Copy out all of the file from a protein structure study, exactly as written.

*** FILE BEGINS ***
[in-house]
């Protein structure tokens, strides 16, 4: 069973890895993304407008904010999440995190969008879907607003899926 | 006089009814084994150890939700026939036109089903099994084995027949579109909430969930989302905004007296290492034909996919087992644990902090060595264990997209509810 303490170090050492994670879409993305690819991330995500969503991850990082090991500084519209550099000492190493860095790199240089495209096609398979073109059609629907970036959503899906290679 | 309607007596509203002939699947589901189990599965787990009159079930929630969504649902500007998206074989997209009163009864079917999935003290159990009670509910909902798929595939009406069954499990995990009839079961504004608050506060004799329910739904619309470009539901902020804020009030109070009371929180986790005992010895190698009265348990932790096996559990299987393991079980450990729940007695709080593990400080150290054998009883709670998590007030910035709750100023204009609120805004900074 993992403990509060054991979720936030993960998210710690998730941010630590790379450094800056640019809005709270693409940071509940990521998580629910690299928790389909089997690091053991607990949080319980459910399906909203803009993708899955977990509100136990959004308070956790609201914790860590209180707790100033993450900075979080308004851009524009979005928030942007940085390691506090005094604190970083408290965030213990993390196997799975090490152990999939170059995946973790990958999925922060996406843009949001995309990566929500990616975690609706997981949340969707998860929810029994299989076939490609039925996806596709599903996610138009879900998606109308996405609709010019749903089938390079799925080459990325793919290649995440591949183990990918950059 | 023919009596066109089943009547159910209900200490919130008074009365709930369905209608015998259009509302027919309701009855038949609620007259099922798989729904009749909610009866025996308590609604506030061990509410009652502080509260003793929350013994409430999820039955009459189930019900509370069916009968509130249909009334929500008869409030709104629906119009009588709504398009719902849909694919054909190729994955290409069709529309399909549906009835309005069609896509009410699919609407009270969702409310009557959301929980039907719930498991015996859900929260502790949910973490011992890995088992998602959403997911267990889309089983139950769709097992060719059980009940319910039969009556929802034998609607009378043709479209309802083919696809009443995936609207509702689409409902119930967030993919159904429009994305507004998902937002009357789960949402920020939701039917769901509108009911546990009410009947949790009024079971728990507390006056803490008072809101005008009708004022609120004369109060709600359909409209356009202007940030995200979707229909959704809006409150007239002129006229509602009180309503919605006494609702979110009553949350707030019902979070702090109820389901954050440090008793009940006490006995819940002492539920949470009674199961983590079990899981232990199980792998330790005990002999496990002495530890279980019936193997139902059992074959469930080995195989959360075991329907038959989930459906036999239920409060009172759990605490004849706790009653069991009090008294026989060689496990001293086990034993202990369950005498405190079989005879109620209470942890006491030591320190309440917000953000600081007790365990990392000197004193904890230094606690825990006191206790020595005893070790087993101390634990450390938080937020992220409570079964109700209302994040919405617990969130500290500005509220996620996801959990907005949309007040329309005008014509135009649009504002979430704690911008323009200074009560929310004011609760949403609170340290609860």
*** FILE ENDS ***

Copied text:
[in-house]
């Protein structure tokens, strides 16, 4: 069973890895993304407008904010999440995190969008879907607003899926 | 006089009814084994150890939700026939036109089903099994084995027949579109909430969930989302905004007296290492034909996919087992644990902090060595264990997209509810 303490170090050492994670879409993305690819991330995500969503991850990082090991500084519209550099000492190493860095790199240089495209096609398979073109059609629907970036959503899906290679 | 309607007596509203002939699947589901189990599965787990009159079930929630969504649902500007998206074989997209009163009864079917999935003290159990009670509910909902798929595939009406069954499990995990009839079961504004608050506060004799329910739904619309470009539901902020804020009030109070009371929180986790005992010895190698009265348990932790096996559990299987393991079980450990729940007695709080593990400080150290054998009883709670998590007030910035709750100023204009609120805004900074 993992403990509060054991979720936030993960998210710690998730941010630590790379450094800056640019809005709270693409940071509940990521998580629910690299928790389909089997690091053991607990949080319980459910399906909203803009993708899955977990509100136990959004308070956790609201914790860590209180707790100033993450900075979080308004851009524009979005928030942007940085390691506090005094604190970083408290965030213990993390196997799975090490152990999939170059995946973790990958999925922060996406843009949001995309990566929500990616975690609706997981949340969707998860929810029994299989076939490609039925996806596709599903996610138009879900998606109308996405609709010019749903089938390079799925080459990325793919290649995440591949183990990918950059 | 023919009596066109089943009547159910209900200490919130008074009365709930369905209608015998259009509302027919309701009855038949609620007259099922798989729904009749909610009866025996308590609604506030061990509410009652502080509260003793929350013994409430999820039955009459189930019900509370069916009968509130249909009334929500008869409030709104629906119009009588709504398009719902849909694919054909190729994955290409069709529309399909549906009835309005069609896509009410699919609407009270969702409310009557959301929980039907719930498991015996859900929260502790949910973490011992890995088992998602959403997911267990889309089983139950769709097992060719059980009940319910039969009556929802034998609607009378043709479209309802083919696809009443995936609207509702689409409902119930967030993919159904429009994305507004998902937002009357789960949402920020939701039917769901509108009911546990009410009947949790009024079971728990507390006056803490008072809101005008009708004022609120004369109060709600359909409209356009202007940030995200979707229909959704809006409150007239002129006229509602009180309503919605006494609702979110009553949350707030019902979070702090109820389901954050440090008793009940006490006995819940002492539920949470009674199961983590079990899981232990199980792998330790005990002999496990002495530890279980019936193997139902059992074959469930080995195989959360075991329907038959989930459906036999239920409060009172759990605490004849706790009653069991009090008294026989060689496990001293086990034993202990369950005498405190079989005879109620209470942890006491030591320190309440917000953000600081007790365990990392000197004193904890230094606690825990006191206790020595005893070790087993101390634990450390938080937020992220409570079964109700209302994040919405617990969130500290500005509220996620996801959990907005949309007040329309005008014509135009649009504002979430704690911008323009200074009560929310004011609760949403609170340290609860």